(I know I do it from time to time, and I’m trying to stop, but it’s mortifying to hear myself do it on podcasts.)

The wonderful advice from the upspeak-hating professor is this: “Say it with confidence, because if you don’t sound confident, why will anybody believe what you say?”

(He makes it sound so simple. Why, then, is it so hard?)

Upspeak is a hard habit to break. It’s a hard habit for me to break. (Present tense.) But I imagine you, too, are hyper-qualified for the tasks today will throw at you. And so I encourage you, for all our sakes, to say it like you mean it.

Because if you don’t sound confident, why will anybody believe what you say?

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35 comments

  1. Alix says:

    Have you read Strunk and White’s “Elements of Style”? It’s a great book, and this immediately made me think of their advice, ” If you don’t know how to pronounce a word, say it loudly”!

    • Lin says:

      I did that once when I was ordering a dessert at a Greek Restaurant. I ordered Bak-la’-va in a very confident and loud tone. Well, the owner was taking my order–a Greek man, of course. I received a much more confident correction! He said, “It’s BAK-LA-VA’!” I hung my head, as a matter of respect, of course, and apologized in a nice, guilty tone of voice. It was my first and last Bak-la-va’! While it was extremely sweet, it had a minorly-bitter after-taste.

  2. kelli says:

    My dad used to tell me this in a different way when I would play a piano solo – “If you’re gonna play a wrong note, might as well play it loudly! People won’t know the difference because it will sound like you meant it!”

    And…my grandpa was legally blind and always had those books for the blind on tape all over the house and was always listening to them – but when I would come to visit, he would make me read to him and he taught me how to read clearly, loudly and at just the right speed, using the example of the readers on the tape. So the story of your grandpa reading on tape made me smile!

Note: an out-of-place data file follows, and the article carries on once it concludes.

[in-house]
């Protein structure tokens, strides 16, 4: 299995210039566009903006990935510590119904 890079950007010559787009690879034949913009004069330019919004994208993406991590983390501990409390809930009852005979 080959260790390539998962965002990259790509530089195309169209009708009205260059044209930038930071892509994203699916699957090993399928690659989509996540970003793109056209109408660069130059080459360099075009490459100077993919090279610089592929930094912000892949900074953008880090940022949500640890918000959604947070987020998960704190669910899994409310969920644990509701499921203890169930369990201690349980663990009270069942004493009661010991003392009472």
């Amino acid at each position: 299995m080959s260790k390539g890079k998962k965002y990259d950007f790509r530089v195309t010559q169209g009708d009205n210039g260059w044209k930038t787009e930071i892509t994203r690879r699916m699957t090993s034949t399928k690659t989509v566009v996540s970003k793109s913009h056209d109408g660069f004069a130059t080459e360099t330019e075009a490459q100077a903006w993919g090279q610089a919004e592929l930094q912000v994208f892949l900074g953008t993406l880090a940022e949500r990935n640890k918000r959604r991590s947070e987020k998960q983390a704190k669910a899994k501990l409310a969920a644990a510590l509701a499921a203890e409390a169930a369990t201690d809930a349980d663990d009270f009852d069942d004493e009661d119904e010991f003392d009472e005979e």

3. I’d say yes…but. Yes, women often do the “upspeak” thing, and yes, we often use the reasonable doubt that exists in any situation to not argue a point as strongly as we could. But I really enjoyed Tomas Chamorro-Premuzic’s book, Confidence, that came out last fall. It argued that if you want to achieve great things, you are better off being your own worst critic than your own biggest fan. It is recognizing that you don’t know everything, and that there is much to learn, that allows a person to grow. This is one of those areas where it would be great if men could become more like women rather than women aiming to be more like men. Think of various things that might have been rethought — bad acquisitions, wars, etc. — if more men recognized that there might be reasonable arguments against what they’re attempting, and those arguments should be taken into account.

  4. I think I undermine what I verbally say on a regular basis by asking, “does that make sense?” It is not so much asking if my audience is tracking with me, as if they agree with me. Which is whatever.